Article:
1. Get creative – bring in ideas from other movement modalities

One of the things I love about yoga is how alive it is as a discipline. Yoga is a constantly evolving, growing practice – new poses and ways of moving around the mat are constantly being added to the repetoire. Over the past few years I’ve noticed teachers weaving lots of other movement modalities and disciplines into their teaching. I have seen inspiration from Pilates, somatics, functional movement, Feldenkrais, ballet, bodyweight strength training, calisthenics, plyometrics and HIIT being incorporated into yoga in exciting and creative ways that challenge our bodies and minds to stay present and connected.

A big part of this approach requires us to redefine our idea of what yoga is or what it ‘should’ look like. For me, yoga is more about cultivating a certain quality of attention. It’s about learning to be more present, more focused, more disciplined and the body becomes a tool through which I can hone these skills.  That being the case then, any movement practices could be thought of as yoga once combined with breath awareness and mindfulness.

As a long-term yoga practitioner I know how easy it is to get stuck in the yoga treadmill – the same poses, the same movement patterns and sequences – and how easy it becomes for the mind to tune out and the body to go onto auto-pilot. It’s very hard to stay curious, exploratory and present when this happens. Our bodies, nervous systems and brains also stop learning and growing when something becomes familiar and it becomes too easy to fall into ingrained habits and repetition.

Doing the same kinds of physical training over and over is also a sure fire way to create imbalance. Yoga is fantastic for improving pushing strength through all of its weight-bearing work in poses such as plank and downward-facing dog, and for increasing joint mobility and flexibility, but perhaps not so good for developing others areas of fitness such as cardiovascular endurance or pulling strength (more on this specifically later). Another common area of imbalance for yogis is the tendancy to train hip flexion (when the knee comes towards the chest) more than extension (when the leg goes back behind the hip). Yogis tend to be strong in their quads and pectorals due to all the lunges and chaturangas, but not necessarily as comfortable with movements that engage the extensor chain such as hamstrings, glutes and middle/lower trapezius.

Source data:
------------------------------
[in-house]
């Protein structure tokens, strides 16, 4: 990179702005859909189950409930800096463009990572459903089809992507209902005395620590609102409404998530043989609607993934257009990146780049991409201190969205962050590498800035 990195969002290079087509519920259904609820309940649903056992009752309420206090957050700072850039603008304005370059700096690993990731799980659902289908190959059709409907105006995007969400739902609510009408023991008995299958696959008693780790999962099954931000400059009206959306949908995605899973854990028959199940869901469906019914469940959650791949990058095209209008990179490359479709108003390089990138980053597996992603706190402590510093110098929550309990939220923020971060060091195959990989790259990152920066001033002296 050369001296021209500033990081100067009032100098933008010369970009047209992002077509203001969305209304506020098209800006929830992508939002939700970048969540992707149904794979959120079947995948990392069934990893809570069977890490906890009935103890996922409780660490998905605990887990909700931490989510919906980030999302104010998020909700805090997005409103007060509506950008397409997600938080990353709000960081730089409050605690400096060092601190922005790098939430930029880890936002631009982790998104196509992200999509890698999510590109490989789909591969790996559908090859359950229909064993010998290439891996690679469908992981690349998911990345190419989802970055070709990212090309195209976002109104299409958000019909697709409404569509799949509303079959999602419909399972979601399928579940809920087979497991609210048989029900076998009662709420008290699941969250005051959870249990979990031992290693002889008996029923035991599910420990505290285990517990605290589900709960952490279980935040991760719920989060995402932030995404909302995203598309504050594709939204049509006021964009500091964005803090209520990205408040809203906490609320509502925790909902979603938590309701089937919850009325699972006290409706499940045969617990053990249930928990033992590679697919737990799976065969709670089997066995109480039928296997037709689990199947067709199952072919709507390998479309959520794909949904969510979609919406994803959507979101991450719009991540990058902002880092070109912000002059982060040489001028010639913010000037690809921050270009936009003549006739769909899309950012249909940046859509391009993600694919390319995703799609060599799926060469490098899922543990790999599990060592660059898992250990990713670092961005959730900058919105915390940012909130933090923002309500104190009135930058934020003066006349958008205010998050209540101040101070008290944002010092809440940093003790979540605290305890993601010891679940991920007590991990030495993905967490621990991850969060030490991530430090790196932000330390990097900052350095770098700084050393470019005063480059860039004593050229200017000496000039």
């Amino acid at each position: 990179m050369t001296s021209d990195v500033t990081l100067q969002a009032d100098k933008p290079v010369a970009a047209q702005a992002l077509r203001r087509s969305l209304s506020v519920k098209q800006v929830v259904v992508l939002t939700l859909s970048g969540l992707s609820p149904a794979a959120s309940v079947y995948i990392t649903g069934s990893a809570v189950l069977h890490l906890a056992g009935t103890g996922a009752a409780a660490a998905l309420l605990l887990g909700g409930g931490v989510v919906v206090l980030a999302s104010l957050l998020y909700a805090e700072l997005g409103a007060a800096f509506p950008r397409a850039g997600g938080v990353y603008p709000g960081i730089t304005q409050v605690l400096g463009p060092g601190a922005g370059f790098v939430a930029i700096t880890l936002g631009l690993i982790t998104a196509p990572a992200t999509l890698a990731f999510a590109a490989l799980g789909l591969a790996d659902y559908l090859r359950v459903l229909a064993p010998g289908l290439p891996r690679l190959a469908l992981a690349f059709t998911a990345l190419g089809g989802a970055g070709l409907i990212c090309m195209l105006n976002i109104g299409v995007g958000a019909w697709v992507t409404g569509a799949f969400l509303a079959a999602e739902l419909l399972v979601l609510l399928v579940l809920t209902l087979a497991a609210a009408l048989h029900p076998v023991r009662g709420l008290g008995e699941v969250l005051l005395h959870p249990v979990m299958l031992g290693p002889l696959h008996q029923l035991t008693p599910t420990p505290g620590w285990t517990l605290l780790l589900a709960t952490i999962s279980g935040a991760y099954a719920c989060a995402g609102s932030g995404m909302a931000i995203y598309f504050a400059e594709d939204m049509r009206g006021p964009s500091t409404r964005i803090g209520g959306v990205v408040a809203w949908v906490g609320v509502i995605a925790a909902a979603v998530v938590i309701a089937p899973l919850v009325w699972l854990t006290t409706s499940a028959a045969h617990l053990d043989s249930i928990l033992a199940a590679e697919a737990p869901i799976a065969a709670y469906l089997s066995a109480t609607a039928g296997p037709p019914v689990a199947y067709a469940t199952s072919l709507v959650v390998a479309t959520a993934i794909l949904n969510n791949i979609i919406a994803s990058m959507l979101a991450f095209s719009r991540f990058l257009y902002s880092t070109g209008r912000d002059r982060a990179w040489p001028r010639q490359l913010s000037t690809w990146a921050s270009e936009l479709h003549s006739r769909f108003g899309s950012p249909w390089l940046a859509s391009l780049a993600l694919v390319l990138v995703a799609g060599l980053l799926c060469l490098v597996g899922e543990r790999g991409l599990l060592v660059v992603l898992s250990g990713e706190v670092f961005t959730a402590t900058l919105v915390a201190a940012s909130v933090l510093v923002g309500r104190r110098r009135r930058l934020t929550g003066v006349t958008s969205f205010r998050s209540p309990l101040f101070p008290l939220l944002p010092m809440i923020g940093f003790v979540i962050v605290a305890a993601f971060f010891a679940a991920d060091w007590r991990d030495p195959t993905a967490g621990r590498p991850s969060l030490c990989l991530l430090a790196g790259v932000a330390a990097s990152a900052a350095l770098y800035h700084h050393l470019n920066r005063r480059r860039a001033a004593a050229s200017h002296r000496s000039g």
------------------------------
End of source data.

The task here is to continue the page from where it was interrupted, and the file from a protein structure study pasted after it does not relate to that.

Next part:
In order to become stronger (and more mentally engaged) we need to continuously challenge the muscles and joints in new ways – to move them out of their comfort range, to explore new transitions, new joint angles, movement patterns and investigate the end range of our mobility. This end range has been described by Gary Ward in his fantastic book ‘What The Foot’ as the ‘dark zone’ and he suggests ‘growth and potential develop only when you step into the unknown and challenge yourself to do or be better’. When we move only within our comfort zone we limit ourselves and can not develop our true potential for strength and mobility.

So think outside the box – weave in ideas from other movement practices, play with new patterns and enjoy how your experience of yoga evolves and the potential of your body opens up.

 

 

  1. Incorporate mobility and strength drills (not just static holds) into your yoga practice

A healthy muscle should be able to shorten, lengthen and relax at optimal length, and healthy movement patterns rely on the ability of each and every muscle to do this. With this in mind, we need to start incorporating eccentric, concentric and isometric loading in our practice through movement, not just static holds of yoga poses. To clear things up a little let’s start by defining these terms:

Concentric strengthening– this is where we strengthen a muscle as its shortening under load

Eccentric strengthening – this is where we strengthen a muscle as its lengthening under load

Isometric strengthening – this is when we strengthen a muscle in a static length under load – i.e it is neither shortening or lengthening

In styles of yoga where we hold poses for longer periods of time such as Iyengar we do a lot of work in the isometric range. Working in the isometric range is useful for stabilisation and can be helpful particularly for students working with back pain. Muscles, however, need a wide variety of movement and to be strengthened at various different lengths in order to work at their optimum.

How might this look in a practical sense in a yoga pose? Say our desire was to strengthen our core and we wanted to practice forearm plank. One way we could challenge the abdominals to work in a new pattern is by incorporating a cat-cow type movement into our forearm plank so as we inhale we allow the lower belly to move towards the floor, lengthening the abdominal muscles as we keep them engaged (eccentric load), and as we exhale lifting the belly, contracting the abs and trying to round the spine towards the ceiling (concentric load). The neutral place between those two movements would be where we’d hit isometric strengthening but note this happens naturally anyway between the eccentric and concentric action.

When we start to look at this way of training the muscles in yoga it opens up an exciting range of movement possibilities. I have learnt and created lots of mobility/strength drills over the past couple of years and feel not only stronger but a lot more fluid and controlled as I move around the mat as a result.